Doubts about English mooring? Learn from Captain Ron!

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An English-style mooring in grand style that performed by Captain Ron in a sequence from the 1992 film of the same name directed by Thom Eberhardt. Not exactly the procedure that is taught in the manuals when you get your boating license, but certainly an impressive maneuver: a full speed bow arrival at the dock with a “swerve” to the left at the last moment, allowing the boat to stop motionless perfectly resting against the dock.

Taking advantage of the meated topic, let’s see how to perform an English mooring according to the more “canonical” method.

ENGLISH MOORING
Approaching English is easy, even in high wind conditions. The important thing is to approach at the right angle to the pier, which is different from time to time depending on the wind direction and intensity, and to arrange at the right height and position the fenders, which should be numerous. Granted that with wind parallel to the dock it is better to set up with the bow upwind, care must be taken in the case ofcrosswind from the dock. Not so much for mooring as for unmooring. Getting out of a dock with the wind pushing against us can be very difficult. With little air, the approach angle to the dock is around 45°, choosing as the heading direction the one that is closest to the wind direction. The bowman prepares with the bowline already secured on the bollard and ready to be launched onto the pontoon. Throwing the line over the pontoon, the bowman goes ashore while the coxswain, who has meanwhile stopped the boat with the rear, goes to the bow to help. Last, the stern line and any springs are attached if the mooring requires it.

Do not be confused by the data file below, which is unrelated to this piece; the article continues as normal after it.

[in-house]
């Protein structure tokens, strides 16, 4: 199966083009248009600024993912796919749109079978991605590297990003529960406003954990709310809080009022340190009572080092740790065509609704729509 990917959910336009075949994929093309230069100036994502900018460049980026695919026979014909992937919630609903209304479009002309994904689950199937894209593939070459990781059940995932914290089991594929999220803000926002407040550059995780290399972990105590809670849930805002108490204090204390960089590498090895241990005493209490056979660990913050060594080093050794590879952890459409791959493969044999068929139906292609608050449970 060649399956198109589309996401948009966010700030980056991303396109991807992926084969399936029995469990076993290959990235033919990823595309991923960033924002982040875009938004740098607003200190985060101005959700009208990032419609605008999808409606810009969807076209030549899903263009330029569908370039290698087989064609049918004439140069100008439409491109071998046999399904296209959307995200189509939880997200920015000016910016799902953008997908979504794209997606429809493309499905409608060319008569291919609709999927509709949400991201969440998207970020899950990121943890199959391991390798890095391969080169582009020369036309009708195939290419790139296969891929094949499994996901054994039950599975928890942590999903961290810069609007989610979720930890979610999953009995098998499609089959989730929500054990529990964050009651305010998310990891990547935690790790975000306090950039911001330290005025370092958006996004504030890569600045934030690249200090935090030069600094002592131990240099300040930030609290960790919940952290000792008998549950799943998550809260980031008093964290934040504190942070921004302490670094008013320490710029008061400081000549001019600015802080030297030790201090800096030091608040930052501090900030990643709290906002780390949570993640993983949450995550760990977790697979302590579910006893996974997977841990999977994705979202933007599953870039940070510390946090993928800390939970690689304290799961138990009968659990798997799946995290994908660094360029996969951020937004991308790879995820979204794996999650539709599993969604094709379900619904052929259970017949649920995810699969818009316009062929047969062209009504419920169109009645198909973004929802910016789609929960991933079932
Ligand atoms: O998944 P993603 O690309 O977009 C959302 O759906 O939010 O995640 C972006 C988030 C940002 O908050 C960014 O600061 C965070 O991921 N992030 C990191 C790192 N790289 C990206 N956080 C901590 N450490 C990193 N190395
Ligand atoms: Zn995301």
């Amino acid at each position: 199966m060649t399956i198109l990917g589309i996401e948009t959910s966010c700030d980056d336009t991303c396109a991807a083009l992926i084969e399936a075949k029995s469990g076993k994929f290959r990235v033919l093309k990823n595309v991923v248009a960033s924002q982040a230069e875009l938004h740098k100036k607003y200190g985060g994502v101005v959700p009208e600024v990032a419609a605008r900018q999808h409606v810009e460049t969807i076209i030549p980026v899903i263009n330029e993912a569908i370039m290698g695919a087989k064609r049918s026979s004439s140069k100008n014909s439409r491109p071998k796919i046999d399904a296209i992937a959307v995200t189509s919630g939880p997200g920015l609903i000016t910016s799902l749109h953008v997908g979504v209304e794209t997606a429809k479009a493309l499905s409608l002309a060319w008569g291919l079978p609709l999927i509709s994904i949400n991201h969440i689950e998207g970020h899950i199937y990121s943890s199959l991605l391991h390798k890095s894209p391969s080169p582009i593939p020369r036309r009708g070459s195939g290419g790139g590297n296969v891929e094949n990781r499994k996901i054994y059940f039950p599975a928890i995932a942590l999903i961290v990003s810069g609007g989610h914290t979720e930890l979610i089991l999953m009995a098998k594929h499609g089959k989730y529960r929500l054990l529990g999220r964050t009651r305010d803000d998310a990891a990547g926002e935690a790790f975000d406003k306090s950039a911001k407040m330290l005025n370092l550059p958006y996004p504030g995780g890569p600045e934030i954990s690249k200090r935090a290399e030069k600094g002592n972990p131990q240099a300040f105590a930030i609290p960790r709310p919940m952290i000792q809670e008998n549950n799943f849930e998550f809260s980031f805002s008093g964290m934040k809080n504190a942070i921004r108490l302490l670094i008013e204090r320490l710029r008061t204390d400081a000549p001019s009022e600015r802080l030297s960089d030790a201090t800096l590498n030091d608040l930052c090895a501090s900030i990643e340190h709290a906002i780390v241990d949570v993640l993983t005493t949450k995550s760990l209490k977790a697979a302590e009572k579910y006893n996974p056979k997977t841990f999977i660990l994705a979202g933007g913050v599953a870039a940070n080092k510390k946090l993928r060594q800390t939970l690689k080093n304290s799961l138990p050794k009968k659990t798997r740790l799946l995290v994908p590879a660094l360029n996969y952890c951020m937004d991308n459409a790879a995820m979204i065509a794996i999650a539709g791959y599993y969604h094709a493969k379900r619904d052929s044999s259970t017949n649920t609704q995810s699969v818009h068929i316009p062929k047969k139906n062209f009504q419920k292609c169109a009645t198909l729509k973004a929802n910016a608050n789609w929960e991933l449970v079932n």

THINGS NOT TO FORGET
1. Fenders should be arranged in a minimum number of three on each side, it is essential to estimate their height well.

2. Before mooring, it is necessary to adduct the lines well; the launch depends on the absence of vaults.

3. Remember to open the side gate before mooring to the English. The lines should be fastened on the bollards with the current outside the dragnets.

4. Always use bollards for towing, never direct lines in hand.

5. The lines enter the bollard on the side opposite to the direction of shooting. 6. Two gaffes are needed to moor well in two.

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